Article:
Before starting, it’s always wise to gather all your supplies, practice anything you need to and be sure you have things there ‘just in case’. This can include a way to cut rope for bondage, a first aid kit and even condoms, in case you’re both in the mood after or sex is a negotiated part of the scene.

Too Focused on the Details

Being too focused on the details can result in a scene that can feel scripted and mechanical. If you’ve fantasized about a scene for so long that you and your partner have to learn lines before you start, you may want to re-think things. While it’s best to go into a scene having a good idea of what you want to do, be sure to leave some room for creative thinking. Sounding like the Dominatrix from a bad porno is definitely not sexy!

Nerves

Finally, the one thing that can often get in the way of a good scene are nerves! If this is something you’ve been fantasizing about forever, you may feel nervous when the time comes to actually live it. Try to relax – just don’t get into the ‘liquid courage’, you need to be sober and thinking for this kind of play.

Doing something for the first time is nerve wracking, but we’ve all been there.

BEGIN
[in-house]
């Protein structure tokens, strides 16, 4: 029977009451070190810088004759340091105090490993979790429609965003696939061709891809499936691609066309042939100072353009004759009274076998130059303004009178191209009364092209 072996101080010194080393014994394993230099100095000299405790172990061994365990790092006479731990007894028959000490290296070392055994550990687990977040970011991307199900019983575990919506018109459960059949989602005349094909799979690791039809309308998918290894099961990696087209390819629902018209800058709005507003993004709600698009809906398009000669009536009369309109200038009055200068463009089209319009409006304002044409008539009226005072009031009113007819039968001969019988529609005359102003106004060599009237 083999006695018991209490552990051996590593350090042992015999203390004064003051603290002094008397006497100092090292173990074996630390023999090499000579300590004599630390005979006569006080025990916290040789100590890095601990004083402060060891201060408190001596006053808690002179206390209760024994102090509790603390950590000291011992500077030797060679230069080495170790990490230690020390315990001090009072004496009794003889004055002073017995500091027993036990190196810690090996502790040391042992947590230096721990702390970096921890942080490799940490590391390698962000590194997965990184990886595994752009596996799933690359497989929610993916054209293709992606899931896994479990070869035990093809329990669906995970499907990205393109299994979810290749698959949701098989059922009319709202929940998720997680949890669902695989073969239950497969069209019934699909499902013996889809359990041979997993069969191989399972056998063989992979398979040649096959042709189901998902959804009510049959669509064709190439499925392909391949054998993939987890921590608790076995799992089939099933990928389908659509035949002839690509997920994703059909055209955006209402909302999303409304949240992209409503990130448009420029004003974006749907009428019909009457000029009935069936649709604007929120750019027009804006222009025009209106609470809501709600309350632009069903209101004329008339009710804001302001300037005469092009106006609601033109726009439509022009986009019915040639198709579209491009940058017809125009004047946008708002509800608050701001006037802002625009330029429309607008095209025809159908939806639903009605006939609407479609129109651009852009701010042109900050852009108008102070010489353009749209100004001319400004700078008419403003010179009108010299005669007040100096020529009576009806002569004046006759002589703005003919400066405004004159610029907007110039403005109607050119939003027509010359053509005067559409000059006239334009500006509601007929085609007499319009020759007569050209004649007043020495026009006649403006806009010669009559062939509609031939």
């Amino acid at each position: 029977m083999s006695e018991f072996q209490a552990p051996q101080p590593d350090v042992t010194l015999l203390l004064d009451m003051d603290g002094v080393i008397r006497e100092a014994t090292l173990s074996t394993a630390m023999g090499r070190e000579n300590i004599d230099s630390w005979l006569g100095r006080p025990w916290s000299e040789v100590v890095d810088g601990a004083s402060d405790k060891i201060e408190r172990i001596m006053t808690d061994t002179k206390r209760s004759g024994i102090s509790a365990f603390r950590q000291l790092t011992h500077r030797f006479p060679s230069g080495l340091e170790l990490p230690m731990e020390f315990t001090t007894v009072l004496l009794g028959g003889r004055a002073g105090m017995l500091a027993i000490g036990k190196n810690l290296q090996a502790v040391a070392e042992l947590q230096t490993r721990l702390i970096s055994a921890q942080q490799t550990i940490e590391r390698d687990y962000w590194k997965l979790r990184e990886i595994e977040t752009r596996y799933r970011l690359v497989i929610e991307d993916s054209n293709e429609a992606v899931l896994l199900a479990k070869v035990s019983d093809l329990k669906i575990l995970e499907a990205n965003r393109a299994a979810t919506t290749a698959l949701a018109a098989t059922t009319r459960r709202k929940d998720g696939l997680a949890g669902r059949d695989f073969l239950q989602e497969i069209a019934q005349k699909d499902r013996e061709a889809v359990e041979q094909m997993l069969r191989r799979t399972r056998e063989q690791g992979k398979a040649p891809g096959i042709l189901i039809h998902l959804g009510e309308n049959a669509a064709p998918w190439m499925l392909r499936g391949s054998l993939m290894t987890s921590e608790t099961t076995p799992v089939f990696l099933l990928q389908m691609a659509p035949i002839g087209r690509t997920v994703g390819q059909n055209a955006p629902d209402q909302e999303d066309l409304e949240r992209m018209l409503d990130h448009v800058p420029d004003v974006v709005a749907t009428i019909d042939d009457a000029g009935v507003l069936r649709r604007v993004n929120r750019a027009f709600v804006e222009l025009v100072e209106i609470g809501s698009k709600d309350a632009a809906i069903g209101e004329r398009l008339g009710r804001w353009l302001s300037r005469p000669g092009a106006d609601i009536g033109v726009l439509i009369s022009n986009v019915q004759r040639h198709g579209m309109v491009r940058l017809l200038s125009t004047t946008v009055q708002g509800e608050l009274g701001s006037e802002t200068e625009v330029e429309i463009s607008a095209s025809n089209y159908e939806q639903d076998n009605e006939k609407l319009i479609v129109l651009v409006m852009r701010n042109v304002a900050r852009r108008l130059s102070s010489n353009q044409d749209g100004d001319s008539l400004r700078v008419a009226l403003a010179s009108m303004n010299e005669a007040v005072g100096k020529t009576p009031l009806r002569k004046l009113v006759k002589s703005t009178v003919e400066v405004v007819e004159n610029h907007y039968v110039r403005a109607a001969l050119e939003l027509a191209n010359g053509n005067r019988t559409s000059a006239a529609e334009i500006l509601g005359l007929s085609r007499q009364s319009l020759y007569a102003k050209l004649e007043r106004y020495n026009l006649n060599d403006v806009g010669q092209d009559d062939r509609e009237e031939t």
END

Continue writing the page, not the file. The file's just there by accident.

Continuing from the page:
Keep things simple, you can always get more elaborate later on.

You may feel more comfortable doing your first scene in the privacy of your own home, or you may want to play at a dungeon, where there are others you can ask questions of. It’s your choice, do what makes sense to you.


Now that you know some of the common pitfalls, you can hopefully avoid them. It’s really important to have a good, honest idea of your skills, be prepared (for the scene and for emergencies) and do your best to relax. After all, this is supposed to be fun!


Ms Morgan Thorne has been a lifestyle dominant for 20 years and a Professional Dominatrix for 6 years. As a former health care worker, she is very knowledgeable regarding safety in BDSM. She is a sex work advocate and an outreach worker with The Naked Truth Entertainment. Morgan is also a fetish film performer and model. She is a writer with Kink E Magazine and volunteers in her local community as a DM and event organizer. She is a kink educator who teaches across North America. Identifying as pansexual/asexual, Morgan tries to be inclusive of all identities and orientations during her teaching. Her new book “A Guide to Classic Discipline” is expected out spring/summer 2015
How To Use Ben Wa Balls

How To Use Ben Wa Balls

What Are Ben Wa Balls?